When I need to change the databases, I have to change all of them individually. What a chore. Shouldn’t there be a programmatic way to do that? PHP5, Cake framework, MySql, hit me up, let me know what I don’t know. But in the meanwhile, I needed to add a single record to the Permissions table of each and every database.

The query looks like this;

Ok, cool. It checks whether the permission exists in the permissions table, gets the id if it does, and adds a record to grant that permission to the admin (#2) group.

But I got to do this 60 times in a row. No way Jose. I asked my pal Matt to help out, he being more advanced in his career than I am. Matt kindly wrote me a nice syntactically-correct statement using the sp_msforeachdb command – then I pointed out that I’m using MySql and sp_msforeachdb doesn’t exists, nor does it have an equivalent that I know of.

These problems are so basic, I’m almost ashamed to even write about them. Does everyone make such elementary mistakes? I’m positive they do, but I must be the only one who blogs about it. Anyway, Matt’s advice was to burn our 13 years of legacy code and start again on Microsoft Server. Okay pal.

Here’s what I ended up doing:

script.php:


Then I ran the contents of output.txt against my database in PHP MyAdmin, and no I couldn’t use mysql_connect or any of the other excellent PHP MySql functions that exists, because some of the databases were on my list incorrectly, didn’t have the right tables and therefore caused the script to fail gracelessly.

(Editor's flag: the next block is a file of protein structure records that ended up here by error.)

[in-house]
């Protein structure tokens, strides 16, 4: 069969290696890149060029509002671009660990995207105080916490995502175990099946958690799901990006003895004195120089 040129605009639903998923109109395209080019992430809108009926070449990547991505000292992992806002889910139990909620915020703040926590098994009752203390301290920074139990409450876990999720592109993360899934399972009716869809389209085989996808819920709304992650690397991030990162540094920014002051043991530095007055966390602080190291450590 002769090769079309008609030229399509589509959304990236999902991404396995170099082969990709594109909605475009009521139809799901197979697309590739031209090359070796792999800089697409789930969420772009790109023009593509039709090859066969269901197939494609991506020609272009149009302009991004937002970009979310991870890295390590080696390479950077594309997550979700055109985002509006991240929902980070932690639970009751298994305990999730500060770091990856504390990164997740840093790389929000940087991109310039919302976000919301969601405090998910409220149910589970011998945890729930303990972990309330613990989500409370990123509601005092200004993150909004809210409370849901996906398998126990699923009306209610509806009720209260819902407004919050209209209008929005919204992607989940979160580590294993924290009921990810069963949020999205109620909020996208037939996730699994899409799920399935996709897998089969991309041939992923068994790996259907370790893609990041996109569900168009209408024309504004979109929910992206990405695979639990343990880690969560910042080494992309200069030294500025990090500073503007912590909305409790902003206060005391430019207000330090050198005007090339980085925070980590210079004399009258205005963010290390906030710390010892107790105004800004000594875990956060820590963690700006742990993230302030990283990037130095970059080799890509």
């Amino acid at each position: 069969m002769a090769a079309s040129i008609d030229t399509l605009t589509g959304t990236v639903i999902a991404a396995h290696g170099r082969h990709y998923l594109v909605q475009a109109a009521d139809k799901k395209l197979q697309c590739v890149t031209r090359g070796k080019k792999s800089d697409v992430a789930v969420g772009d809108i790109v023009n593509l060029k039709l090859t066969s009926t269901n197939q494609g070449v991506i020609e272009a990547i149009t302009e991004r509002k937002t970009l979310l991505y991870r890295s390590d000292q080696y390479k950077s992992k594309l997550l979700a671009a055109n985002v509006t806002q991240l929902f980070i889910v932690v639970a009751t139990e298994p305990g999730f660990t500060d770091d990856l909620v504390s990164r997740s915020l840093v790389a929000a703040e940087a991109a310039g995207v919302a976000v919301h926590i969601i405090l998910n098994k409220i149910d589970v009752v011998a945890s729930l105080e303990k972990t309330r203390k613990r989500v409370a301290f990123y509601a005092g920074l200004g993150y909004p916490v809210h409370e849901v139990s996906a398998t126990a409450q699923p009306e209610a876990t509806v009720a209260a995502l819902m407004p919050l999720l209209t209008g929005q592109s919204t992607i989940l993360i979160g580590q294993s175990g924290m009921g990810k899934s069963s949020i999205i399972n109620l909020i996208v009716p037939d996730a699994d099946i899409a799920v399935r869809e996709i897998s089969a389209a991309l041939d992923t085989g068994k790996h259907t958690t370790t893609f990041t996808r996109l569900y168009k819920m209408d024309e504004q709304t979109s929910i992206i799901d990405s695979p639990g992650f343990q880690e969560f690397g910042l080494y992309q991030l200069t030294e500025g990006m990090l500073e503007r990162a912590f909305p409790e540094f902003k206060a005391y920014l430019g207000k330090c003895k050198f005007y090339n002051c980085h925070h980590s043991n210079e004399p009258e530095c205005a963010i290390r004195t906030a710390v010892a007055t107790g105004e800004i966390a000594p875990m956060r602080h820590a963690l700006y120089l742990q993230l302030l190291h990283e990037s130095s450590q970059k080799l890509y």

Is there a better way? Will you tell me?

CakePHP Concatenation

I had to concatenate two fields to search them as a single string. Another programmer created a table of phone numbers with the columns area_code (INT 3) and phone_number (INT 7) respectively. But people were searching for all ten digits as a single unit, so I needed to search both the columns as a single field.

This blog post on virtual fields and this doc about same made me think that  $virtual_fields was the answer, but it didn’t work out for me. The following solution worked well enough.

$conditions = array(
'CONCAT(NoCallList.area_code, NoCallList.phone_number) LIKE' => '%' . $this->data['NoCallList']['search_term'] . '%'
);
$this->set('items' , $this->{$this->modelClass}->find('all'
, array(
'order'=>array($this->modelClass . '.phone_number')
, 'limit'=>500
, 'conditions'=>$conditions
,
)
));

Fix My Bug

After wrestling with a stupid syntax error for several days, I got sick of staring at the same code for ages and started working on this.

Fix my bug!

Sometimes it’s more fun to help someone else with their code than work on your own. That’s what fixmybug is for. Put your syntax error up, and while you wait for someone to figure it out, knock one out  for someone else.

I’m amazed at how quickly and easily this thing came together. It’s pretty bare bones, but it still required a couple of years to learn the css, html, javascript, php, and mysql that went into it. 2 years ago I wrote my first Hello World in Python, and it took months of half-hearted stabbing at the command line to even get that far. Now I’ve got 98% of a diploma in Computer Systems Technology, I can build stuff like this, I think I’m ready to start working for a living. I look forward to reviewing my source code a year from now and being ashamed of it. But right now, I’m pretty proud.

Go to http://www.rocketships.ca/fixmybug and start squishing.

dasboot